The Fox and the Snake’, Timothy Yeo

On Sundays, the shrine entrance choked up with humans hailing from different countries. Their skin colour didn’t matter to me, so long as their yen shone purple. I put on my mask—red and white patterned plastic with two ears sprouting at the top—and morphed my face into a gormless young girl’s. Standing below the orange gates next to the fox statues, I held up my basket stacked with worthless knots of paper. When the tourists came streaming in, I would be ready to present them with valuable charms forged by the monks of Mt Takao, a thousand yen apiece.

My phone rang. I saw the caller ID and lowered my basket. How did she get my number? After I had bled her and her mother dry for all they were worth, she should know better than to get entangled with me again.

“Hello?” I answered, retreating behind a statue.

“I have a job for you, Kevin.”

Rachel sounded deeper, more level. It must have been four years by now.

“Who’s Kevin? I think you have the wrong number.”

“I don’t care what name you have now.”

Some tourists were staring at this weirdo standing off the path. My mask twisted into a lunatic’s scowl, and they quickly walked away. “Look, miss, I’m hanging up now.”

“I want you to deceive a god.”

That perked my ears up. Like Tokyo, Rachel’s home was a developed city that traded in coin instead of altars, and to my knowledge I had been the only true divinity to grace the island.

“What are you talking about?” I asked.

“Let’s meet at Changi Airport. The toast café on the third floor.”

Where we had our second date. “What time?”

“Seven pm.”

“Not sure if there’s still flights.”

“See you there,” she said and hung up.

There was absolutely no reason for me to entertain her. Although—it did sting that another deity had apparently moved into my territory. I threw away the basket and found a deserted spot behind the food stalls. With no one to see me, I sat down, took off my mask, and began to trace new patterns.

I was impressed. Now the bangs had cleared from her face, the baggy clothes were gone, and a top and slacks combination completed the working professional look. She didn’t recognise me because I had the mask on, so to her I seemed like another clueless Chinese tourist wandering in from the Arrivals. I had wanted to see what she looked like when she thought she wasn’t being watched. I thought she would be awkward, glancing around nervously. But an unfamiliar steel gaze was stamped on her face.

I crept up behind her and removed my mask. She looked at me. I studied her hard for any signs of surprise.

“Let’s go inside,” she said without a trace of emotion.

I followed her in. “Not going to ask me how my flight went?”

We sat down. “Do you know anyone named Bai She?” she asked.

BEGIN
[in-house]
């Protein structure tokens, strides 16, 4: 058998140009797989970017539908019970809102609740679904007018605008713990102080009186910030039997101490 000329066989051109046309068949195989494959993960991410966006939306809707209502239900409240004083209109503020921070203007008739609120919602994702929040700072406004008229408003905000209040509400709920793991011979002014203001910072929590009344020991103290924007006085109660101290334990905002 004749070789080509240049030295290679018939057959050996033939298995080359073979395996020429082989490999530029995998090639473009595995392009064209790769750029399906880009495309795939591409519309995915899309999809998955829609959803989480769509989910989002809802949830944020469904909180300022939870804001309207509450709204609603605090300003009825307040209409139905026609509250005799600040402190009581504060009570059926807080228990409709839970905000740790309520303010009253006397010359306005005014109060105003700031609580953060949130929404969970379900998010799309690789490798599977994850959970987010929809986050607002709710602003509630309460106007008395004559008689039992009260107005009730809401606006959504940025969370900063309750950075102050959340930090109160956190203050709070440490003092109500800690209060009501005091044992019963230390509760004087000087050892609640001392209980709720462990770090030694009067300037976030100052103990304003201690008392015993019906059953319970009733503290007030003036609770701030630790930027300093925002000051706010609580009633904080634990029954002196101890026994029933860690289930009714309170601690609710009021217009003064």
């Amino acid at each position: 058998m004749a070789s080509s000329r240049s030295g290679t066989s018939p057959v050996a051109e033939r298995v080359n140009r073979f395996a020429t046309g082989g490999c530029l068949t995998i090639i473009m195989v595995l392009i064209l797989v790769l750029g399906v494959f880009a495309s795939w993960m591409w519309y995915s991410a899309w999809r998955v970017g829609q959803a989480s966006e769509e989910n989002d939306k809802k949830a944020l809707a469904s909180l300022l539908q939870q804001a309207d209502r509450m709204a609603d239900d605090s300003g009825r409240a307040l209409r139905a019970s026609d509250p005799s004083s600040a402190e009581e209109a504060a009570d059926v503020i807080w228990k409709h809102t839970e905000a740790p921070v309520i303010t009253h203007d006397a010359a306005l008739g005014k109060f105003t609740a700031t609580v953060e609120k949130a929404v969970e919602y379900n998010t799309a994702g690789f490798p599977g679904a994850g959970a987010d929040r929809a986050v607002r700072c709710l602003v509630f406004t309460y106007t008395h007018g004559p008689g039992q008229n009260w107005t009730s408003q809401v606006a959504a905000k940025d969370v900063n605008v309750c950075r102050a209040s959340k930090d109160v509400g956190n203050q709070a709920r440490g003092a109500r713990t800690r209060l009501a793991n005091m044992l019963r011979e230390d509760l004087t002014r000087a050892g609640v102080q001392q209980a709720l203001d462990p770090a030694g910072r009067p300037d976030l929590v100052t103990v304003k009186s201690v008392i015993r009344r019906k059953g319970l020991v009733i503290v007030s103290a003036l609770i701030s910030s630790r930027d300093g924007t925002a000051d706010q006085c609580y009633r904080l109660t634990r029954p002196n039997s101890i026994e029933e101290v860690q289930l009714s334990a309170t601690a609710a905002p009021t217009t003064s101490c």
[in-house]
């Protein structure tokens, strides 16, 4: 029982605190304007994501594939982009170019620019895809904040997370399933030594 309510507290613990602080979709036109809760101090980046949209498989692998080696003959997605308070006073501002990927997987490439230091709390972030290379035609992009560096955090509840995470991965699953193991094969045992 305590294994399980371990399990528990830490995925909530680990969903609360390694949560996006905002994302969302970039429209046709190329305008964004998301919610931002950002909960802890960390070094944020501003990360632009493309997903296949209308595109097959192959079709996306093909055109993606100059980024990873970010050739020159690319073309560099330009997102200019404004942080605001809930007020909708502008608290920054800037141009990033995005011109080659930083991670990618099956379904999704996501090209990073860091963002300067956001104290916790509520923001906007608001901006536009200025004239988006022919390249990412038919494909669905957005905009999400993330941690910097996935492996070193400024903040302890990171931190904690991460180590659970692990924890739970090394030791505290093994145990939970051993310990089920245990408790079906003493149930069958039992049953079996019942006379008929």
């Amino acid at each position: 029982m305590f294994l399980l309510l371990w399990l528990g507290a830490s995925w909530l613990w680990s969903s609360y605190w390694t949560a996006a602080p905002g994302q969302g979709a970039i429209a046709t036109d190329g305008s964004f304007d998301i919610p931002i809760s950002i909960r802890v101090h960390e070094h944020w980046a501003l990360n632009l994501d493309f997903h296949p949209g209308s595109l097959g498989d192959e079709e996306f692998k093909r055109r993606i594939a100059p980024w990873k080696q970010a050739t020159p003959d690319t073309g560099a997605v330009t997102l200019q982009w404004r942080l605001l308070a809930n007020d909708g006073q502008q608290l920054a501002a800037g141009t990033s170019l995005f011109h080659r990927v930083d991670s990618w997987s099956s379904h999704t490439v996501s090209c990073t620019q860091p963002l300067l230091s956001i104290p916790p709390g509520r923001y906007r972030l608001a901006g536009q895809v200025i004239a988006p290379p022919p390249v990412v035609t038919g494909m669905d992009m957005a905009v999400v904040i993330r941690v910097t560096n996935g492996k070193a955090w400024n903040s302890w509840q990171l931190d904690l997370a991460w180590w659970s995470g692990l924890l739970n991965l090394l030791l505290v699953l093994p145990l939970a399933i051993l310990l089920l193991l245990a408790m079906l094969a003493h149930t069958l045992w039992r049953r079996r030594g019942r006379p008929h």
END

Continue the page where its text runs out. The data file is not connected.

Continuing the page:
“I’m hungry. Wanna grab a bite?”

“Not at all.”

“I’ll order for both of us.” Before she could protest, I hailed the waitress for two servings of honey toast. Our usual combination: avocado for me, strawberry jam for her. From the corner of my eye I continued searching her for any cracks in the armour.

“Stop being childish,” she said. “We didn’t meet here to joke. I need you to deceive Bai She.”


“A naga spirit.”

I had dealt with a few vicious naga in the golden days. Although these snake entities usually resided higher up the map in East Asia. “A naga incident here is a rare occurrence.”

“It’s staying at Sherry’s house.”

Calling her mother by given name now? Rachel really had cleaned herself up.

“How’s she doing?”

“Still worshipping anyone who smiles at her.”

“Worshipping the naga?”

“Bai She’s doing what you did. Sinking her teeth in while disguising it as a smile.”

“Don’t be so cynical.”

“I mean literally. She’s feeding on Sherry every night. Like a vampire.”

This wasn’t unheard of. Snakes were ravenous creatures. Sometimes naga kept pets, walking food sources to be snacked on every now and then.

“Why not just leave the house?”

“Sherry won’t leave her. You know how she is. She’s thinks Bai She’s her long-lost daughter.”

“What, her real one not good enough?”

There. A slight tense in her knuckles, her chest inhaling in one sharp breath. I made a show of looking away. The waiter came and placed our two orders on the table, along with the sharing plates. Rachel reached for the spoon, but I beat her to it.

“Here you go,” I said, cutting out a piece for her. Triangle shaped, dashed with a stroke of strawberry, just how she liked it. She accepted it stiffly and took a bite.

“What makes you think I can help?” I said.

“You’re a conman, aren’t you?”

“More accurately, a mischievous fox spirit.”